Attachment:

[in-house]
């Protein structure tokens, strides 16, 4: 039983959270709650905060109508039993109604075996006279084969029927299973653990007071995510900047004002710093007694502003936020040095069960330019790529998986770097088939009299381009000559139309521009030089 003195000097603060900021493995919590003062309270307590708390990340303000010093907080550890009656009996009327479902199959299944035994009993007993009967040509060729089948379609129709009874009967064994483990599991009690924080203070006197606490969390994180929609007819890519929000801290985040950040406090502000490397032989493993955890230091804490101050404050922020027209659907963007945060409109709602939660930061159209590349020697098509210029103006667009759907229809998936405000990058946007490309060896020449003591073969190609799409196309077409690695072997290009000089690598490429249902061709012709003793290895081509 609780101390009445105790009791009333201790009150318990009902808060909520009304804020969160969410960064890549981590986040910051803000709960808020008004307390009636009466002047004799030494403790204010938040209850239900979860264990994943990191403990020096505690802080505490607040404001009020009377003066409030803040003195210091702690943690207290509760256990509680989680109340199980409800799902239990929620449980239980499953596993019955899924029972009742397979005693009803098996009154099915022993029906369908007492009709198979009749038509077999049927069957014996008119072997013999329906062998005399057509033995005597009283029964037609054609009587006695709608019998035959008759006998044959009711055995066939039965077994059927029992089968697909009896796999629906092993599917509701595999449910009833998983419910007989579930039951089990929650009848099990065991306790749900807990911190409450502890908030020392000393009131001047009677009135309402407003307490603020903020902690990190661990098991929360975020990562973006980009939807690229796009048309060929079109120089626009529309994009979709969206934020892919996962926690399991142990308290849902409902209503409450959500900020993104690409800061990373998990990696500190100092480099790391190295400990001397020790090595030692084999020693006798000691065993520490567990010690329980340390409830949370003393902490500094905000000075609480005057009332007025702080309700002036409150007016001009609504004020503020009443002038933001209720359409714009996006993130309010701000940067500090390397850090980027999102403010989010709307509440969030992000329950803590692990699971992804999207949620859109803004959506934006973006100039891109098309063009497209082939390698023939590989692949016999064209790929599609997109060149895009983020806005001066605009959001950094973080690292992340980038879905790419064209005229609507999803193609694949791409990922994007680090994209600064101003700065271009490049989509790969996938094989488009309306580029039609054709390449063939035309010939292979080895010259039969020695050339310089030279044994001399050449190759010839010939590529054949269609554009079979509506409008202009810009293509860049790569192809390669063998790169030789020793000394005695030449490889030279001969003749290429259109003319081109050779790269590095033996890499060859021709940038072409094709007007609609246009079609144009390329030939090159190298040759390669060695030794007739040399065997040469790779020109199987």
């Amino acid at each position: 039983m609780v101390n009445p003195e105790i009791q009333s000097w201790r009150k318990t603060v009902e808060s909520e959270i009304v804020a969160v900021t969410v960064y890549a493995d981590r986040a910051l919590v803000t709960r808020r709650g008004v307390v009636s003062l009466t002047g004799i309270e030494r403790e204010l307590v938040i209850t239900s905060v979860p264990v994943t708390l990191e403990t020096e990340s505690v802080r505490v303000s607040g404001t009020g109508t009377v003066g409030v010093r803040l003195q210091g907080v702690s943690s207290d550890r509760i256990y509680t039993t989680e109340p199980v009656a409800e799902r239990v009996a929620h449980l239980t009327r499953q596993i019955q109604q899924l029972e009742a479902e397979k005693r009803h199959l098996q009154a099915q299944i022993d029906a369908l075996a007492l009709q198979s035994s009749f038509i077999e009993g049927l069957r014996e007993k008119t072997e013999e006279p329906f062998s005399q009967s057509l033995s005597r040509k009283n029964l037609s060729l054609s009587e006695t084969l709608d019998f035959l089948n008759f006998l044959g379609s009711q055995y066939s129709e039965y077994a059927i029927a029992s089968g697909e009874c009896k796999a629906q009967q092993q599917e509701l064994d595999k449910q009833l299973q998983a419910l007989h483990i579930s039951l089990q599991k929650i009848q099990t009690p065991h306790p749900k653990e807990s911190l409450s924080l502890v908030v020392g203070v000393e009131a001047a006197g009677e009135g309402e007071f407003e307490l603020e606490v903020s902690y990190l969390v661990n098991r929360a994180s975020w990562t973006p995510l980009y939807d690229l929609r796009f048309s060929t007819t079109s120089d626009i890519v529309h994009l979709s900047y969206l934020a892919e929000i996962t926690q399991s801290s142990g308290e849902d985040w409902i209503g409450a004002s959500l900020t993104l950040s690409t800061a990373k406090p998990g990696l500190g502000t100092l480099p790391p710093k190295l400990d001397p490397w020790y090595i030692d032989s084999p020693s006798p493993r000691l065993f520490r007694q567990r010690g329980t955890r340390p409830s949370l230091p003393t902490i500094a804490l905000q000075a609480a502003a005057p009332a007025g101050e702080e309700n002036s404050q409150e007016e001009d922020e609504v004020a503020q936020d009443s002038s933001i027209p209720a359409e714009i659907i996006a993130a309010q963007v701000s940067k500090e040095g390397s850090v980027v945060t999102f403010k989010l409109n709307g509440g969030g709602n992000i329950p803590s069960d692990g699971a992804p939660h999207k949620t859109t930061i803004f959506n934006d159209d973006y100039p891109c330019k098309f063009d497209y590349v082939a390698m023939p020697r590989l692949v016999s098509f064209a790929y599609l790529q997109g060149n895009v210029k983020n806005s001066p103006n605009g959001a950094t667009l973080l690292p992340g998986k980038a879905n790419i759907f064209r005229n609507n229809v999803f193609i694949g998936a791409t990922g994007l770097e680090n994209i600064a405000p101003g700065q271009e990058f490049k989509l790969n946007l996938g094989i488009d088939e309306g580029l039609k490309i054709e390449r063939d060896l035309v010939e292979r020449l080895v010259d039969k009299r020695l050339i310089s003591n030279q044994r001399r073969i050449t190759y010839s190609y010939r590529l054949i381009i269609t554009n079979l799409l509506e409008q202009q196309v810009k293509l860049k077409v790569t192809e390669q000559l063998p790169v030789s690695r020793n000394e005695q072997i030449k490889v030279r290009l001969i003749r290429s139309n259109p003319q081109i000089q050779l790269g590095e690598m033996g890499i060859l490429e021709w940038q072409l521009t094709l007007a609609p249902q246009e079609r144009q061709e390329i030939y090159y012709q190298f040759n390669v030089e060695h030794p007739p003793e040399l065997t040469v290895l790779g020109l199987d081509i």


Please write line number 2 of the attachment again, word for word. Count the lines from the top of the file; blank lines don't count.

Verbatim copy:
């Protein structure tokens, strides 16, 4: 039983959270709650905060109508039993109604075996006279084969029927299973653990007071995510900047004002710093007694502003936020040095069960330019790529998986770097088939009299381009000559139309521009030089 003195000097603060900021493995919590003062309270307590708390990340303000010093907080550890009656009996009327479902199959299944035994009993007993009967040509060729089948379609129709009874009967064994483990599991009690924080203070006197606490969390994180929609007819890519929000801290985040950040406090502000490397032989493993955890230091804490101050404050922020027209659907963007945060409109709602939660930061159209590349020697098509210029103006667009759907229809998936405000990058946007490309060896020449003591073969190609799409196309077409690695072997290009000089690598490429249902061709012709003793290895081509 609780101390009445105790009791009333201790009150318990009902808060909520009304804020969160969410960064890549981590986040910051803000709960808020008004307390009636009466002047004799030494403790204010938040209850239900979860264990994943990191403990020096505690802080505490607040404001009020009377003066409030803040003195210091702690943690207290509760256990509680989680109340199980409800799902239990929620449980239980499953596993019955899924029972009742397979005693009803098996009154099915022993029906369908007492009709198979009749038509077999049927069957014996008119072997013999329906062998005399057509033995005597009283029964037609054609009587006695709608019998035959008759006998044959009711055995066939039965077994059927029992089968697909009896796999629906092993599917509701595999449910009833998983419910007989579930039951089990929650009848099990065991306790749900807990911190409450502890908030020392000393009131001047009677009135309402407003307490603020903020902690990190661990098991929360975020990562973006980009939807690229796009048309060929079109120089626009529309994009979709969206934020892919996962926690399991142990308290849902409902209503409450959500900020993104690409800061990373998990990696500190100092480099790391190295400990001397020790090595030692084999020693006798000691065993520490567990010690329980340390409830949370003393902490500094905000000075609480005057009332007025702080309700002036409150007016001009609504004020503020009443002038933001209720359409714009996006993130309010701000940067500090390397850090980027999102403010989010709307509440969030992000329950803590692990699971992804999207949620859109803004959506934006973006100039891109098309063009497209082939390698023939590989692949016999064209790929599609997109060149895009983020806005001066605009959001950094973080690292992340980038879905790419064209005229609507999803193609694949791409990922994007680090994209600064101003700065271009490049989509790969996938094989488009309306580029039609054709390449063939035309010939292979080895010259039969020695050339310089030279044994001399050449190759010839010939590529054949269609554009079979509506409008202009810009293509860049790569192809390669063998790169030789020793000394005695030449490889030279001969003749290429259109003319081109050779790269590095033996890499060859021709940038072409094709007007609609246009079609144009390329030939090159190298040759390669060695030794007739040399065997040469790779020109199987």